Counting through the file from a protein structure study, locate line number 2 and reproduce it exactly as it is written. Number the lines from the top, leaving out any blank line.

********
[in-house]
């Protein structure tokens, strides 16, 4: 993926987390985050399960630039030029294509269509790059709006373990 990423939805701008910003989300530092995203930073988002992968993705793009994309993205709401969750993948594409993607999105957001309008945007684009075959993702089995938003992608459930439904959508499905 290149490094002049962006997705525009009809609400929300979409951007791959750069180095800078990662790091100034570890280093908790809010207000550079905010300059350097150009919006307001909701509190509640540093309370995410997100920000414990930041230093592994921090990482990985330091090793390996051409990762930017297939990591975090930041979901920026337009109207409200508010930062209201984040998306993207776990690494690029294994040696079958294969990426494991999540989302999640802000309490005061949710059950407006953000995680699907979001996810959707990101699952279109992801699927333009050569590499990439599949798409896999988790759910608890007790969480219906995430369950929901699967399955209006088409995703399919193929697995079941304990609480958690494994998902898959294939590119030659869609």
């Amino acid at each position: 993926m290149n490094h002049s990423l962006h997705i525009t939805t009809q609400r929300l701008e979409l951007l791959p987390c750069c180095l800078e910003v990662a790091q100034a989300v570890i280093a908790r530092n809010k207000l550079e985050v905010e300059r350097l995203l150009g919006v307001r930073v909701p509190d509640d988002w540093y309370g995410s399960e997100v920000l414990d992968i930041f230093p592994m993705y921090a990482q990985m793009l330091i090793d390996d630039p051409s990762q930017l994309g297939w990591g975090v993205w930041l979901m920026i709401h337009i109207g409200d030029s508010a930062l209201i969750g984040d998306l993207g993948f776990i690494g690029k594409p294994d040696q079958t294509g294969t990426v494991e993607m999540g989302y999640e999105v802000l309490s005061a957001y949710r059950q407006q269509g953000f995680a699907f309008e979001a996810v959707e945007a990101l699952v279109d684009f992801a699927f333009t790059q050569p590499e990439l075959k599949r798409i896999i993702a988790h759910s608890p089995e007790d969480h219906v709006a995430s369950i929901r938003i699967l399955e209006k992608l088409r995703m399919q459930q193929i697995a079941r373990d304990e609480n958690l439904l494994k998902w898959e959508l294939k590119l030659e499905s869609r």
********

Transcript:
């Protein structure tokens, strides 16, 4: 993926987390985050399960630039030029294509269509790059709006373990 990423939805701008910003989300530092995203930073988002992968993705793009994309993205709401969750993948594409993607999105957001309008945007684009075959993702089995938003992608459930439904959508499905 290149490094002049962006997705525009009809609400929300979409951007791959750069180095800078990662790091100034570890280093908790809010207000550079905010300059350097150009919006307001909701509190509640540093309370995410997100920000414990930041230093592994921090990482990985330091090793390996051409990762930017297939990591975090930041979901920026337009109207409200508010930062209201984040998306993207776990690494690029294994040696079958294969990426494991999540989302999640802000309490005061949710059950407006953000995680699907979001996810959707990101699952279109992801699927333009050569590499990439599949798409896999988790759910608890007790969480219906995430369950929901699967399955209006088409995703399919193929697995079941304990609480958690494994998902898959294939590119030659869609």